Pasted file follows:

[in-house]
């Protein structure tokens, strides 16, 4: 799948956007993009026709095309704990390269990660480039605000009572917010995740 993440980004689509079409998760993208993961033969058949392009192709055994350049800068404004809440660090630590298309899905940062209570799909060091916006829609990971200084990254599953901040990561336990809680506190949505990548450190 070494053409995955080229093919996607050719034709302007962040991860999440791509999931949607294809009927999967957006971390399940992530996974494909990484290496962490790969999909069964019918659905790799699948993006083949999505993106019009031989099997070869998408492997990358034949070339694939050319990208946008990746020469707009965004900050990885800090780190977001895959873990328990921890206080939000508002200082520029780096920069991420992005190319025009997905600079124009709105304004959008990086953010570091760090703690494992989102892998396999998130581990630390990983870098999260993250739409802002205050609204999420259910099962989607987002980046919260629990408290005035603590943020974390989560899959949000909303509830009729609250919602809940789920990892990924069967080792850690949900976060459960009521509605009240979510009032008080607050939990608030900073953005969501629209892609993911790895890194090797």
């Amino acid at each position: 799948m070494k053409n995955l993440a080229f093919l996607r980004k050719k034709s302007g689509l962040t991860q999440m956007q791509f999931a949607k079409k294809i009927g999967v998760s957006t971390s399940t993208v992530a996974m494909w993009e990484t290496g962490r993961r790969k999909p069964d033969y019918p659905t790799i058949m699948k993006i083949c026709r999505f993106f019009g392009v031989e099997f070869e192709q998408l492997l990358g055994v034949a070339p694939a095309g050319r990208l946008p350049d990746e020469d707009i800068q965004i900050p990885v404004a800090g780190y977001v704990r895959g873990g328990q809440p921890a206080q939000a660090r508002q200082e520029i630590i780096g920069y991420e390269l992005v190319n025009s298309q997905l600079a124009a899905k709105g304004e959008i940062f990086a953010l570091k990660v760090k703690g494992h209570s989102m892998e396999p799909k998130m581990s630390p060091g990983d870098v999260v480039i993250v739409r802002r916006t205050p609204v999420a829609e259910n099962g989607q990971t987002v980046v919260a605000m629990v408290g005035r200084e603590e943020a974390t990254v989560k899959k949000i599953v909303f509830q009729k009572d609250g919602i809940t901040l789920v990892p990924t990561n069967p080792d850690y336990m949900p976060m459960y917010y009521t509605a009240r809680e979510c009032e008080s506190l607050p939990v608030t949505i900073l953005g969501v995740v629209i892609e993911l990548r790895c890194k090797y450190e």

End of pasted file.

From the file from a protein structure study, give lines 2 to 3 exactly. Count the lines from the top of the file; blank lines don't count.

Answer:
């Protein structure tokens, strides 16, 4: 799948956007993009026709095309704990390269990660480039605000009572917010995740 993440980004689509079409998760993208993961033969058949392009192709055994350049800068404004809440660090630590298309899905940062209570799909060091916006829609990971200084990254599953901040990561336990809680506190949505990548450190 070494053409995955080229093919996607050719034709302007962040991860999440791509999931949607294809009927999967957006971390399940992530996974494909990484290496962490790969999909069964019918659905790799699948993006083949999505993106019009031989099997070869998408492997990358034949070339694939050319990208946008990746020469707009965004900050990885800090780190977001895959873990328990921890206080939000508002200082520029780096920069991420992005190319025009997905600079124009709105304004959008990086953010570091760090703690494992989102892998396999998130581990630390990983870098999260993250739409802002205050609204999420259910099962989607987002980046919260629990408290005035603590943020974390989560899959949000909303509830009729609250919602809940789920990892990924069967080792850690949900976060459960009521509605009240979510009032008080607050939990608030900073953005969501629209892609993911790895890194090797």
């Amino acid at each position: 799948m070494k053409n995955l993440a080229f093919l996607r980004k050719k034709s302007g689509l962040t991860q999440m956007q791509f999931a949607k079409k294809i009927g999967v998760s957006t971390s399940t993208v992530a996974m494909w993009e990484t290496g962490r993961r790969k999909p069964d033969y019918p659905t790799i058949m699948k993006i083949c026709r999505f993106f019009g392009v031989e099997f070869e192709q998408l492997l990358g055994v034949a070339p694939a095309g050319r990208l946008p350049d990746e020469d707009i800068q965004i900050p990885v404004a800090g780190y977001v704990r895959g873990g328990q809440p921890a206080q939000a660090r508002q200082e520029i630590i780096g920069y991420e390269l992005v190319n025009s298309q997905l600079a124009a899905k709105g304004e959008i940062f990086a953010l570091k990660v760090k703690g494992h209570s989102m892998e396999p799909k998130m581990s630390p060091g990983d870098v999260v480039i993250v739409r802002r916006t205050p609204v999420a829609e259910n099962g989607q990971t987002v980046v919260a605000m629990v408290g005035r200084e603590e943020a974390t990254v989560k899959k949000i599953v909303f509830q009729k009572d609250g919602i809940t901040l789920v990892p990924t990561n069967p080792d850690y336990m949900p976060m459960y917010y009521t509605a009240r809680e979510c009032e008080s506190l607050p939990v608030t949505i900073l953005g969501v995740v629209i892609e993911l990548r790895c890194k090797y450190e």